"We expect more significant price cuts on XR over the coming months," Ives said in a note out Monday morning, referring to the lowest-priced new iPhone. "Apple is facing a 'code red' situation in China and the right pricing strategy around XR and future versions will be key," he added.
Apple's stock fell 1.50% to $150 a share on Monday. The broader market was also down, with the tech-heavy Nasdaq down 0.94%.
Ives, who has a $200 price target on Apple, told TheStreet in an email that a China iPhone price cut "is key to the Street's bull thesis" and that Apple should "take their medicine with lower prices."
There are two main reasons Apple should cut prices in the country, according to Ives.
The first is that there is considerable smartphone competition in China. "With lower-priced competition from all directions with Huawei and Xiaomi front and center, Apple needs to make sure that over the next few quarters they do not lose any current iPhone customers," Ives said.
The second reason is that customers ultimately need to own iPhones in order for Apple to realize its full upside on services revenue growth. "[Price cuts are] a smart and necessary strategy for Apple as this is an installed base story going forward and core services growth will be driven off that premise for the next decade," Ives wrote. According to Ives, "this price cut move/strategy has already started based on data points out of China over the last week."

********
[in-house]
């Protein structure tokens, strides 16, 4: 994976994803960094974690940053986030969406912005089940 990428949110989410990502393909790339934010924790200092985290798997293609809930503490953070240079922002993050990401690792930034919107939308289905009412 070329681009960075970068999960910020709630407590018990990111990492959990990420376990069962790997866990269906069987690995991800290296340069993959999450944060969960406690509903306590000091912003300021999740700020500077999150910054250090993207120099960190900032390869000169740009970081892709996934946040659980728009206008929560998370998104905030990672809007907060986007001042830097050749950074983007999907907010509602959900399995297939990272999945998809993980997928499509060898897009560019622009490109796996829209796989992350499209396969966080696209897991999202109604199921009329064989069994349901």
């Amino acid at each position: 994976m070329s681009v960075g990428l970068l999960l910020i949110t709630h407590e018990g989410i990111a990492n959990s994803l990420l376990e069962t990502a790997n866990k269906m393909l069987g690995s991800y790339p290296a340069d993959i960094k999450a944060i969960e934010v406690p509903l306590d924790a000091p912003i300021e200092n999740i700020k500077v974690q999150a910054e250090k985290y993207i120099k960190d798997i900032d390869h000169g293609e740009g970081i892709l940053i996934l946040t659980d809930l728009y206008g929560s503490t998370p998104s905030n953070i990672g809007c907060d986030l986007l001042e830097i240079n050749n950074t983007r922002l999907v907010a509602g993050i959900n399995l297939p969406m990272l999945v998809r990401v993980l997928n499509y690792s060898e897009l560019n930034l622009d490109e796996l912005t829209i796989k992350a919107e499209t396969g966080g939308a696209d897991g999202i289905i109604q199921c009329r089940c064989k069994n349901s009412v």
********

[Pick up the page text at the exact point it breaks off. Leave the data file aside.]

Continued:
Not only is China one of Apple's most profitable regions, as TheStreet's RealMoney pointed out, but Wedbush estimates about 20% of all iPhone holders due for an upgrade are in China. About 350 million iPhone owners will soon upgrade, with 60 million to 70 million of those currently in China.
Apple shocked the market earlier this month when it announced its December quarter revenue would come in about $8 billion less than expected, and there were reports last week that it had asked suppliers to cut iPhone production by 10% because of weak demand.
Services revenue growth has actually decelerated of late as well. Morgan Stanley analyst Katy Huberty pointed out in a note out last week that services revenue grew 18.3% year-over-year in the December quarter, down from the 25% seen in the September quarter. This could be ultimately attributable to the slowdown in iPhone sales. "The services deceleration is more temporary in nature and largely attributable to AppleCare, which was impacted by the estimated 19% Y/Y decline in iPhone sales in the December quarter," Huberty wrote.
RBC Capital Markets analysts wrote in a note out Monday morning they also expect services revenue to grow at 18% for the December quarter, well short of Wall Street's expected 27% growth.
Huberty has a 12-month price target on Apple of $211 based on a 20% annual growth rate for services. Ives' price target is $200, representing 24% upside, which is based on a 17% services growth rate into 2020.
Apple shares are down almost 5% to start 2019.